I, too, have learned that Mother Nature knows best — or at least more than I do.

  3. Your instinct to comfort is such a beautiful thing. Wishing continued strength and healing for little Jake.

  4. As always, Maria, so beautifully written, so heartfelt. I hope things go well for little Jake, that the improvement continues. I hope you and Jon don’t get too bogged down by the thoughtless “help and advice” begin offered during your difficult time. When I read Jon’s blog and he said you weren’t going to call the vet I could almost feel the vibrations of outraged readers running to their computers to respond.

    I have learned so much from reading Jon’s blog, and now yours, in regard to caring for animals other than pets. I have only the greatest admiration for you and Jon and the way you deal with all that care entails.

    Whatever the outcome, Jake has been so lucky to be cared for by you and Jon. And I sense that despite what happens, you and Jon will always be grateful for having Jake.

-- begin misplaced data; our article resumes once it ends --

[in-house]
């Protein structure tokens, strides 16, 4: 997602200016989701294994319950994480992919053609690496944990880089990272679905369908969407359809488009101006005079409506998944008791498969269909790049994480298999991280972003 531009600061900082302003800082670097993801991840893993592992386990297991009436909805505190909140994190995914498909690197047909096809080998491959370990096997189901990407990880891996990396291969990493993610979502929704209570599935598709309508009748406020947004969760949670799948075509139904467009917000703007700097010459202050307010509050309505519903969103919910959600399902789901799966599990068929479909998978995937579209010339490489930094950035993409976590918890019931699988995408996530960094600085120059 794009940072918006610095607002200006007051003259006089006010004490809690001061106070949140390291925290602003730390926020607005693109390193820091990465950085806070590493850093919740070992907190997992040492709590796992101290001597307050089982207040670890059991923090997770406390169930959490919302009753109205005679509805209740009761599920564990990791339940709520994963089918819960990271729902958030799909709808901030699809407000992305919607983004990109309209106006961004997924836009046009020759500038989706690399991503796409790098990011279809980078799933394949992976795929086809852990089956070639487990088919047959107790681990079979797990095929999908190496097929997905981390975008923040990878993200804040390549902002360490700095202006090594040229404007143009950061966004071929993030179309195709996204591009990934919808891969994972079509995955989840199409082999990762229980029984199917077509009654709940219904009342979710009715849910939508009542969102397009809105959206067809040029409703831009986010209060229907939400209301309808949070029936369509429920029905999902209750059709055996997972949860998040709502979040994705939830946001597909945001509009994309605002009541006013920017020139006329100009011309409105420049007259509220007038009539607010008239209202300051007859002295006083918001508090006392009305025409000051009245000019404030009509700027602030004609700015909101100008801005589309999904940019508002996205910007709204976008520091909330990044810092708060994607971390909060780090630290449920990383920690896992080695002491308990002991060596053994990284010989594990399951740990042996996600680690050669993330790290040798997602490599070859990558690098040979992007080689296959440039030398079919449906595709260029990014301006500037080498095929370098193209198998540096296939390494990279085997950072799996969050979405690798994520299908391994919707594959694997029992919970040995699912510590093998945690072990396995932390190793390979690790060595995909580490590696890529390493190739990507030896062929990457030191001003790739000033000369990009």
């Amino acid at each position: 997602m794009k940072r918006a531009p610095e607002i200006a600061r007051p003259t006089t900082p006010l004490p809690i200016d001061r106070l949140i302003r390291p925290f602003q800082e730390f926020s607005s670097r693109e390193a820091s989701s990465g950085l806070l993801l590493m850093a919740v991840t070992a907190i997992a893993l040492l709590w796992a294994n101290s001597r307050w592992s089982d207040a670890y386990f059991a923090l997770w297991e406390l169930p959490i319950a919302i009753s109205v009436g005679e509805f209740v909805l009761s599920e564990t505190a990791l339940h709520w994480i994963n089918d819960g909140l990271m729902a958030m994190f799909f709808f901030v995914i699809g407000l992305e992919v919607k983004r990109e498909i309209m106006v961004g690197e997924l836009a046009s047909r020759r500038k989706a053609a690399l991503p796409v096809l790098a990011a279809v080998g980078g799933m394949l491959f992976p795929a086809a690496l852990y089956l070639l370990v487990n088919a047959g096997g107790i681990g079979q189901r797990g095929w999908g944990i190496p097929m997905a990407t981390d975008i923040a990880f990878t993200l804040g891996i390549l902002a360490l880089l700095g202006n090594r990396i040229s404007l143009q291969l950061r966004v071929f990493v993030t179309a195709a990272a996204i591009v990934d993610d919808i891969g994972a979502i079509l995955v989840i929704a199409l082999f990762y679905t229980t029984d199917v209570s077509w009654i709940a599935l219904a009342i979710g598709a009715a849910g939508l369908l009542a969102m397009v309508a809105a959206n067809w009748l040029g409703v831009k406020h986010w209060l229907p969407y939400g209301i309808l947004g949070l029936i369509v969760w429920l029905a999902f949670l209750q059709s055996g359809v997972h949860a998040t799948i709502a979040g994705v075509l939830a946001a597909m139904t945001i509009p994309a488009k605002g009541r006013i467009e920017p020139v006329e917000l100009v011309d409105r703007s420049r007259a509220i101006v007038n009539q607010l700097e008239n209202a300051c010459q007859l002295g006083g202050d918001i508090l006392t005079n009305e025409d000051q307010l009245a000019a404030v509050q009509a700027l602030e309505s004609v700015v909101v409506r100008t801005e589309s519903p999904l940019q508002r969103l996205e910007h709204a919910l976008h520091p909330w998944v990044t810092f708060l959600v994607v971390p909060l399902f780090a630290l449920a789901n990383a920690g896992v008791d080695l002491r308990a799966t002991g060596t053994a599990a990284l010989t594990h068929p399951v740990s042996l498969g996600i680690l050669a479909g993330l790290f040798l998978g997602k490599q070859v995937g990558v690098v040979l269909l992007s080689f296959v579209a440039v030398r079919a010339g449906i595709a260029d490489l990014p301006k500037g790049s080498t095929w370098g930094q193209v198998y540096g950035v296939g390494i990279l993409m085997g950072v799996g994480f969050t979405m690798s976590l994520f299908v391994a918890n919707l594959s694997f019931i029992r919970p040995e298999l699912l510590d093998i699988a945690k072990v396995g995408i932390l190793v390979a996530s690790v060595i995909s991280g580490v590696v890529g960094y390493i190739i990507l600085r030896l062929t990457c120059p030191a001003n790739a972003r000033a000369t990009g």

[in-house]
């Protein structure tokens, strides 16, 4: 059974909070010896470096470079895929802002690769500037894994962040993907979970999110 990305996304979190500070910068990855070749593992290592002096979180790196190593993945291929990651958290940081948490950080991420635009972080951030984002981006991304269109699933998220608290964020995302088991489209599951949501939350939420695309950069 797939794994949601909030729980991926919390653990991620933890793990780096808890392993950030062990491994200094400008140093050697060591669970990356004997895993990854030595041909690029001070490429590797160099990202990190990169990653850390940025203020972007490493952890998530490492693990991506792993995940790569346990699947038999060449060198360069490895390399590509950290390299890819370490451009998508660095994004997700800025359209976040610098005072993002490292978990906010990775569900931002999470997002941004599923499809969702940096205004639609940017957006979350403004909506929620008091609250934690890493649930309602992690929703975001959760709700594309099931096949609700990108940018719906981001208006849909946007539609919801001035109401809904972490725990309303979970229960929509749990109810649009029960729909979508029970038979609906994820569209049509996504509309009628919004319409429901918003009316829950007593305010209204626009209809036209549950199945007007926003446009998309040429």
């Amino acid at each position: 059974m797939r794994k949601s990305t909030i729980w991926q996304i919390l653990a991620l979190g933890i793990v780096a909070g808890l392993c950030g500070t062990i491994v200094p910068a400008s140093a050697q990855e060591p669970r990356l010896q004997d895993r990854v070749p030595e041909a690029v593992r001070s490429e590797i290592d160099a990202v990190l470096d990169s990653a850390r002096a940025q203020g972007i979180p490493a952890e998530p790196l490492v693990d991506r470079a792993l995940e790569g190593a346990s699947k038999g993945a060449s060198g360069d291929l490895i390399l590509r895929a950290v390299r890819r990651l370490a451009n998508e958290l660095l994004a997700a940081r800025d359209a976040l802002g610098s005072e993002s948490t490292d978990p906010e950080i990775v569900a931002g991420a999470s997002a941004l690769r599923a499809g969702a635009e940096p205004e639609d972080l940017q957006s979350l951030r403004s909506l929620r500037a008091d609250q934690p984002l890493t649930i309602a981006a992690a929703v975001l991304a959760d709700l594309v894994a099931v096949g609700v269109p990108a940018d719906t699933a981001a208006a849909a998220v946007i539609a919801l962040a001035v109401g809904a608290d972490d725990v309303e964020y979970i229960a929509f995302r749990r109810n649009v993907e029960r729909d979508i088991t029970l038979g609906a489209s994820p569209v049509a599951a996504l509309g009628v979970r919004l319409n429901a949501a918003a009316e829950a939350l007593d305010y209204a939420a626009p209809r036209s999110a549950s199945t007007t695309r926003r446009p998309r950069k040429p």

Keep well.

    Althea J

  5. Dear sweet Maria ,

    You and Jon are doing an incredible service for those of us who read your blogs–and we now spread some of them around widely to friends and family.

    You take the time to inform us so much about life and death as mirrored in the animal world (and we are animals too, but often this is forgotten)

    Farmers and even sometimes mere pet owners like myself–who lived on a farm as a young child but have forgotten much of it–are next door to life beginning and life ending in every kind of way. It is a part of the human condition and we can’t always play God.

    Thank you for still sharing your life in its ugly patches as well as it’s blissful ones.

    I hope that you will never shut down your blogs however raw and hurt you sometimes feel, hurt by strangers or by the struggles of your own loved animals.

    Yes. I am praying for you both in my own cack-handed way, hoping that you can maintain the courage and honesty of your blogs and teach your caring and humility to the rest of us.

  6. I know nothing about caring for animals on a farm except for what I have read on your and Jon’s blogs. I do know that there is a natural order to things…Law of the to speak. Tough decisions. Peace to you and Jon.